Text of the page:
Accordingly, when read together, Matthiessen and Stohlts stand for the proposition that the common-law rule in Connecticut is that a court cannot impose punitive damages on a party that is only vicariously liable for the actions of the alleged tortfeasor. Matthiessen specifically holds that at common law the owner of a motor vehicle could not be liable for punitive damages due to the reckless behavior of the driver. It is a familiar principle of statutory construction that "[w]hen a statute is in derogation of common law . . . it should receive a strict construction and is not to be extended, modified, repealed or enlarged in its scope by the mechanics of [statutory] construction . . . In determining whether or not a statute abrogates or modifies a common law rule the construction must be strict, and the operation of a statute in derogation of the common law is to be limited to matters clearly brought within its scope." (Internal quotation marks omitted.) Fennelly v. Norton, 294 Conn. 484, 504-05 (2010). Given the fact that the predecessor statutes to § 14-295 had allowed for the imposition of punitive damages against a motor vehicle owner and that the legislature affirmatively removed this language from those statutes, and that in order to authorize punitive damages that § 14-295 would need to abrogate the common law, it is clear that the court must strictly construe § 14-295. The plain language of § 14-295 does not expressly impose punitive damages based on vicarious liability. The text of the statute only refers to a vehicle that was recklessly "operated." This analysis does not "yield absurd or unworkable results." Accordingly, the court finds that the fifth and sixth counts of the plaintiff's revised complaint, alleging statutory recklessness against the alleged non-driver owners, are legally insufficient under the provisions of § 14-295.
The plaintiff also claims that General Statutes § 52-183, when read in conjunction with § 14-295, supports a conclusion that a court can vicariously impose punitive damages on the owner of a motor vehicle. Section 52-183 provides: "In any civil action brought against the owner of a motor vehicle to recover damages for the negligent or reckless operation of the motor vehicle, the operator, if he is other than the owner of the motor vehicle, shall be presumed to be the agent and servant of the owner of the motor vehicle and operating it in the course of his employment. The defendant shall have the burden of rebutting the presumption." It is the plaintiff's position that the inclusion of the word "reckless" in § 52-183 would be superfluous if the owner of an automobile were exempt from liability for statutory recklessness. In her memorandum of law, the plaintiff argues that "[b]ecause there is no vicarious liability for common law recklessness, § 52-183 only serves a purpose if, as the statutes themselves indicate, there is statutory action in vicarious liability for reckless operation of a motor vehicle." In proposing this argument, the plaintiff misapprehends the law. Connecticut recognizes a cause of action against an owner of an automobile for the common-law recklessness of a driver. However, the plaintiff may collect only compensatory damages from such an owner and is not entitled to pursue a claim for punitive damages. Matthiessen v. Vanech, supra, 266 Conn. 839-40. Accordingly, the court finds that the provisions of § 52-183 in no way implies a legislative intent to impose vicarious liability for punitive damages on non-operator owners of motor vehicles.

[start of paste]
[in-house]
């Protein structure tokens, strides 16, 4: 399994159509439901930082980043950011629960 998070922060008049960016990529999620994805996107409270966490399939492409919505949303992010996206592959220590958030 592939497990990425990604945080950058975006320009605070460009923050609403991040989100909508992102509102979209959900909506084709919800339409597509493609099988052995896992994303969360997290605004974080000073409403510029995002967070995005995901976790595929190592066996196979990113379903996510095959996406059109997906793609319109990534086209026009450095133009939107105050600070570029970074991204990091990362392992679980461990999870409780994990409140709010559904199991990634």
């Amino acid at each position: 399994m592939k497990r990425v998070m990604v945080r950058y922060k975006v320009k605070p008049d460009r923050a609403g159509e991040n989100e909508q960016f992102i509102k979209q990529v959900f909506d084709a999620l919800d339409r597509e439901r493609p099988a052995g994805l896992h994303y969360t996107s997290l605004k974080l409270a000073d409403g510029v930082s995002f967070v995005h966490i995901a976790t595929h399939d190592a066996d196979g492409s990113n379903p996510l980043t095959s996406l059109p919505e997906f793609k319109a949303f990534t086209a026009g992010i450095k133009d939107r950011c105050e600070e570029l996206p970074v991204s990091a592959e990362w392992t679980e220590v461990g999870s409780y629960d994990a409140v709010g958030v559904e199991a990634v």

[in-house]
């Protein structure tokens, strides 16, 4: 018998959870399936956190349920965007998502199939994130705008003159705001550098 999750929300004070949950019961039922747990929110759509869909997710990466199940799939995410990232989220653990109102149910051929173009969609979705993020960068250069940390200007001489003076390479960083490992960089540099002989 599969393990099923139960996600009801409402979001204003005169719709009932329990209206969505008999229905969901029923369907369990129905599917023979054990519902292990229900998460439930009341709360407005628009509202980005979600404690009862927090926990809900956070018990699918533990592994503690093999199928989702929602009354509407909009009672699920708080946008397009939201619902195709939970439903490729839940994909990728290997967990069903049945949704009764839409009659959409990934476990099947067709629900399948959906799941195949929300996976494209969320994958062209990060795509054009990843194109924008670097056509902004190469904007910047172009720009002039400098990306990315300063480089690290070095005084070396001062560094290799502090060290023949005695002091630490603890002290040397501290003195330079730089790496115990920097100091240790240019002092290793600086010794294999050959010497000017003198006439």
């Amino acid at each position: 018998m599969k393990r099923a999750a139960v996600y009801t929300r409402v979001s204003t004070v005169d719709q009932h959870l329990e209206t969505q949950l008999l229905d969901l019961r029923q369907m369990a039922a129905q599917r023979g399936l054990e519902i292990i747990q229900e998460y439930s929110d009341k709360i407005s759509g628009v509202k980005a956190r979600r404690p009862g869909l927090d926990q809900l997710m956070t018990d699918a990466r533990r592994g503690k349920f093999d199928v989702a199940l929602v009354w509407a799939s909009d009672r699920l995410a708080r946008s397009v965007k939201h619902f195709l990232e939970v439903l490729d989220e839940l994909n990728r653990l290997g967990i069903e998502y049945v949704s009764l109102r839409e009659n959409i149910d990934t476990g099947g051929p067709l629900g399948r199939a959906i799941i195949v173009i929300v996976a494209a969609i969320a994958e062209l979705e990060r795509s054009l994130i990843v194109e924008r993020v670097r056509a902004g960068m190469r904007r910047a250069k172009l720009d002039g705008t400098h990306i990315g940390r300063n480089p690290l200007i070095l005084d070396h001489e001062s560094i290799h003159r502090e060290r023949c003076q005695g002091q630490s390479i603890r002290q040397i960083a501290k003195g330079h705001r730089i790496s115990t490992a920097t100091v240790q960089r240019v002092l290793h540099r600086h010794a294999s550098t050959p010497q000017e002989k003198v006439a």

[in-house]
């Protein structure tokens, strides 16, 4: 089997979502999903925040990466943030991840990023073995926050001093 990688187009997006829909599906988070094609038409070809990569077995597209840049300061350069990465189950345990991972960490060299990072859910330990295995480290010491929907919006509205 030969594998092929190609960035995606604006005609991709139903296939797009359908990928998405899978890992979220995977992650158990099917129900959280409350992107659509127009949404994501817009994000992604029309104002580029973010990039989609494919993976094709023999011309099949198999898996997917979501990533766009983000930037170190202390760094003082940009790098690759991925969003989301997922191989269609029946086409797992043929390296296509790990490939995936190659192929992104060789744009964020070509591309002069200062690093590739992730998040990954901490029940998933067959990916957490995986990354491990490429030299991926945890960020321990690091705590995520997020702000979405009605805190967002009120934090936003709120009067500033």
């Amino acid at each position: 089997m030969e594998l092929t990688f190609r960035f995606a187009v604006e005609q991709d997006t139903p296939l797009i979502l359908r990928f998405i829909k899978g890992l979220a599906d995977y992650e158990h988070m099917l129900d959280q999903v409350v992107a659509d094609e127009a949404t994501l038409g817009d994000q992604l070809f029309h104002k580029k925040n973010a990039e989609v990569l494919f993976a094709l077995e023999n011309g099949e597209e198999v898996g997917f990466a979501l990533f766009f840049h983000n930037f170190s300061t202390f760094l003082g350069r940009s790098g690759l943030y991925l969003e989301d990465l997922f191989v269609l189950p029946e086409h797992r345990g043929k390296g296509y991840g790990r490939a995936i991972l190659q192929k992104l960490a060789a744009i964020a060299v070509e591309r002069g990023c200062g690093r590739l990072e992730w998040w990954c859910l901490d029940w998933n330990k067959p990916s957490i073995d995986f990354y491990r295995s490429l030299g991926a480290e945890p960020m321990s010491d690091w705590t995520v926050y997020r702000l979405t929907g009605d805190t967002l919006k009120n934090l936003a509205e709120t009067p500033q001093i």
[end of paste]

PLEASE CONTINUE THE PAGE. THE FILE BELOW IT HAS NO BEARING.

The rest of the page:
For the reasons stated above, the court grants the Shoreline Pools defendants' motion to strike counts five and six of the plaintiffs' revised complaint.